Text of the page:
Based on childhood recollections
of Silver Street School, Edmonton
which was built in 1900 to earlier Victorian specifications.
In the early 1900s when I was at school, the average number of children in
a class was 60.
A photograph of a photograph in the Cambridge and County
Folk Museum showing a tiered classroom in the early 1900s . Note that all
the children are boys rather than boys and girls because girls and boys
were taught separately.
This classroom, like my mother's, was almost certainly
in a large custom-built Victorian school. The small schoolrooms in rural
areas were normally flat.
(Also on this site is a large scale image of a later mixed sex
In spite of the large classes, the teacher could easily see the pupils at
the back of the class because the room was tiered - or 'raked' like a lecture
The teacher sat at a specially high desk which had its own high chair, so
that she could look out over the whole of the class. I say 'she' because girls
and boys were taught separately, the boys by men teachers and we girls by women
All the women teachers were spinsters. Marriage was regarded as a
full-time commitment; so when a woman teacher married, she had to give up
teaching. All that changed during the wars when women had to take on the
jobs of the men who were overseas fighting at the front.
The teacher's desk
Teacher's high desk and high chair as used in schools
in Victorian times, the early 1900s and into the 1940s or later. Note the
hand bell on the desk for getting the children's attention. Photographed
at the Museum of Nottingham Life.
The teacher generally spoke from the high desk.
When the teacher wanted to show
us something, like letters to copy or sums to do, she wrote with chalk on a
As the floors were tiered we could easily see the board from
the back of the classroom.
The blackboard, which teachers would write on with chalk.
Photographed at Blaise Castle House Museum in Bristol.
When the teacher had finished with the blackboard or needed more space, one
of the children would be told to clean it with a duster. Fortunately it cleaned
easily because the dry chalk just rubbed off. With a lot of writing or a dirty
duster, though, there could be quite a cloud of chalk dust which got up our
noses if we were sitting near the front.
school desks and benches
When we started school, we small children sat on benches, but in later years we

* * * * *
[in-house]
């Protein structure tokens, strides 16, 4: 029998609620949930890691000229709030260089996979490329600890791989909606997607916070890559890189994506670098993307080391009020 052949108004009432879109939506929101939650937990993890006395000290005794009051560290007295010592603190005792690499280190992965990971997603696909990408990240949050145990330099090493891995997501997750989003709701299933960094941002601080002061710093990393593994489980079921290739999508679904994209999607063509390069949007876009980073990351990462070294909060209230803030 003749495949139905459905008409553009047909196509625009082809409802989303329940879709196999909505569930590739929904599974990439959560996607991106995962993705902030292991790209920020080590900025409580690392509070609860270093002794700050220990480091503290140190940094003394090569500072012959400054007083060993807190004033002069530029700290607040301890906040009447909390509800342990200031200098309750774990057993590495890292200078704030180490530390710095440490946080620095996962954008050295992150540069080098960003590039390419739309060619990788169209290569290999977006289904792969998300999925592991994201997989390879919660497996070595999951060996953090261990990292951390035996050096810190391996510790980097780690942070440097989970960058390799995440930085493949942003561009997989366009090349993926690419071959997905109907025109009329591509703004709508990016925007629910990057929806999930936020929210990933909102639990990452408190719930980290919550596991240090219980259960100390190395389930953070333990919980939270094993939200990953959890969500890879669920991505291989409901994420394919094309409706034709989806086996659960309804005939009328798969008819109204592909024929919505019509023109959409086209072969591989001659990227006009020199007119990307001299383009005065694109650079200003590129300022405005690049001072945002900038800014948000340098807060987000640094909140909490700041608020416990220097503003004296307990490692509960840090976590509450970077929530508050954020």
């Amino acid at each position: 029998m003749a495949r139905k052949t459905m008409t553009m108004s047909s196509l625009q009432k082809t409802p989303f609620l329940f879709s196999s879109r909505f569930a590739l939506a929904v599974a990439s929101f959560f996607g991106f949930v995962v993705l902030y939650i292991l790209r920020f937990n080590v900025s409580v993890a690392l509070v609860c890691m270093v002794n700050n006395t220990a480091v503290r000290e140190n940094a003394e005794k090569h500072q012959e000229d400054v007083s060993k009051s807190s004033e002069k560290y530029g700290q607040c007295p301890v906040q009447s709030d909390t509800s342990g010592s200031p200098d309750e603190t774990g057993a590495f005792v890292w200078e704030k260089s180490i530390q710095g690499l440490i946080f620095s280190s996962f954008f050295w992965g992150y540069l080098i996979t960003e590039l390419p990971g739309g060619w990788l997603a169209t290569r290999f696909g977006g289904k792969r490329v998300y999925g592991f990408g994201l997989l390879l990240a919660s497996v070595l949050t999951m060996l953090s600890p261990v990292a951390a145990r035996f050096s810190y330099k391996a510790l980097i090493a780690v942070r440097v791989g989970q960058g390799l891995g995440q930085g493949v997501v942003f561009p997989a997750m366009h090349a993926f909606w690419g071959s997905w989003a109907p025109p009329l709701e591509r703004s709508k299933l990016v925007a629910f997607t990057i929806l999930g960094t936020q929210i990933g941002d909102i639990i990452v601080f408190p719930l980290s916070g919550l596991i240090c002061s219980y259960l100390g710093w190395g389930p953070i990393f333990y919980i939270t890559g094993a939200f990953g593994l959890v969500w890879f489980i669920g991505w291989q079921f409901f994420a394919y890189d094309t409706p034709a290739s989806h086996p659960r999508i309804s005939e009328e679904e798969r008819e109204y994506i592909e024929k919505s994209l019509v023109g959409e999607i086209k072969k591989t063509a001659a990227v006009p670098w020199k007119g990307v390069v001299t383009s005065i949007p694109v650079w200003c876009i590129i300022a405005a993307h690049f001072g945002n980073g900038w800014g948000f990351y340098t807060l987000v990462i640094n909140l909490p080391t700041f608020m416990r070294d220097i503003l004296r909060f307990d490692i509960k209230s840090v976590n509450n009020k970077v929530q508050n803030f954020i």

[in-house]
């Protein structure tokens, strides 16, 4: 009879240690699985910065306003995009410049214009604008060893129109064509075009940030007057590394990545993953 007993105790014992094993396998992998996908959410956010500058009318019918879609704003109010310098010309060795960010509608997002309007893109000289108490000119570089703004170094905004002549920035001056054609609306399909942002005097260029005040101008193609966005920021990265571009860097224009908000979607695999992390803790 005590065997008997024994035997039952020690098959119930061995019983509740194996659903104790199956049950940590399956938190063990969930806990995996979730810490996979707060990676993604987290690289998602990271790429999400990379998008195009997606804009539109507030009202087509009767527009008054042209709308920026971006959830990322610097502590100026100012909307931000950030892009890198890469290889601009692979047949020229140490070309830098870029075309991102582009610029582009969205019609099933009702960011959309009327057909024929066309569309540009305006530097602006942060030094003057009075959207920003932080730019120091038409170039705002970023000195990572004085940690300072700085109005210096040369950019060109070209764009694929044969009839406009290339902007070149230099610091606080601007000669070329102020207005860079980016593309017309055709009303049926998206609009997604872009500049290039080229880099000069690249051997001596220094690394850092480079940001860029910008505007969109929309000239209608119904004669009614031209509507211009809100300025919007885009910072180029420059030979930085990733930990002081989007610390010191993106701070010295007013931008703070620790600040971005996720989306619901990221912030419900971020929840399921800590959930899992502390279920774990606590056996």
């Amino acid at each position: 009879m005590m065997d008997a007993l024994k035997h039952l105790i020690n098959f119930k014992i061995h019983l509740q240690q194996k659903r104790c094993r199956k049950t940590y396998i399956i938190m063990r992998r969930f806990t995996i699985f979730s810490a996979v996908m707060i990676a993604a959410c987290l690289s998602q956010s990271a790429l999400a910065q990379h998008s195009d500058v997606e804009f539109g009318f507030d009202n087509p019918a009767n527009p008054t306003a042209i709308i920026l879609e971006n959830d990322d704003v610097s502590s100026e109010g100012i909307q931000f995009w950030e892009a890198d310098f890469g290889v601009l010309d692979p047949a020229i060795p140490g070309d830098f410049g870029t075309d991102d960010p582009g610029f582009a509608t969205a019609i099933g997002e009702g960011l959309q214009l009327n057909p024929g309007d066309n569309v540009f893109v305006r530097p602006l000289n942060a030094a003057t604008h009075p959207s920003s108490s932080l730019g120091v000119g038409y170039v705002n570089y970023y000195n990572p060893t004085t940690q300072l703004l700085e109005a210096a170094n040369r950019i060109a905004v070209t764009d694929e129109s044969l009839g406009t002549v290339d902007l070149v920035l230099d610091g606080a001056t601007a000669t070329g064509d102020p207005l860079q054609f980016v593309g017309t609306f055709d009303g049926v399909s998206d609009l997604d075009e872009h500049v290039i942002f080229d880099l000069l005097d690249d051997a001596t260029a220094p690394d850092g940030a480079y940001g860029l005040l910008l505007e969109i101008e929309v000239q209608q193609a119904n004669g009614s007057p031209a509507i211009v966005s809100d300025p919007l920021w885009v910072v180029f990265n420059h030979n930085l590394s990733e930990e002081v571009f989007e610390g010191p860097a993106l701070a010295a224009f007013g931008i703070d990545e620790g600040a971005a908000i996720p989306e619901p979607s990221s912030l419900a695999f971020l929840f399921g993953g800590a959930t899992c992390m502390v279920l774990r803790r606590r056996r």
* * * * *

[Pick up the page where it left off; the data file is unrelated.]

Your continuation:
were supplied with desks.
School desks were essentially the same country-wide. The main differences
between them were their size; whether they were singles or in pairs; and whether
they had seats attached.
Classroom desks with plank-style wooden seats attached.
Photographed at the Museum of Nottingham Life.
For the younger classes, the desk seats were flat planks of wood which were attached
to the body of the desk and on some desks they folded up to make it easier to
get in and out.
Classroom desks with chairs. Photographed at the Museum
of Nottingham Life.
The oldest (and largest) children had chairs but the desks themselves were
essentially the same. I suspect that all the children had chairs in private
schools which charged fees, but I can't be sure.
A classroom desk closed for use as a working surface.
Note the indent along the top, by the inkwell for pens and pencils.
An open classroom desk, showing the space for a child
to keep personal items. Both photographed at the Museum of Nottingham Life.
All the desks had lids to lean on while reading or writing. The design was
ideal as we had somewhere to keep our pencil boxes, etc. which in turn gave
us a sense of belonging in 'our' classroom.
Pencil boxes, all wood
Heating in the classroom
There was a coal fire in each classroom in winter. All the fireplaces had
to be cleaned, which was a the job of the caretaker. Every winter evening he
would also have to fill each coal scuttle with coal and firewood. Old exercise
books were used for paper. One of my teachers hid away some of the coal in a
cupboard on mild days for use later when it was cold, but when the headmistress
found out, the teacher was reprimanded.
How classrooms changed between Victorian times and the
mid 20th century
"Apart from the facts that the early 1900s
my mother could have been describing the
classrooms where I was taught in the 1940s and 1950s.
She could also have
been describing Victorian schoolrooms as shown in various books and museums.
In fact her
school was built in the last year of Queen Victoria's reign to earlier
This website Join me in the 1900s is a contribution to the social history of everyday life in early to mid 20th century Britain, seen through personal recollections and illustrations, with the emphasis on what it was like to live in those times. It is © Pat Cryer.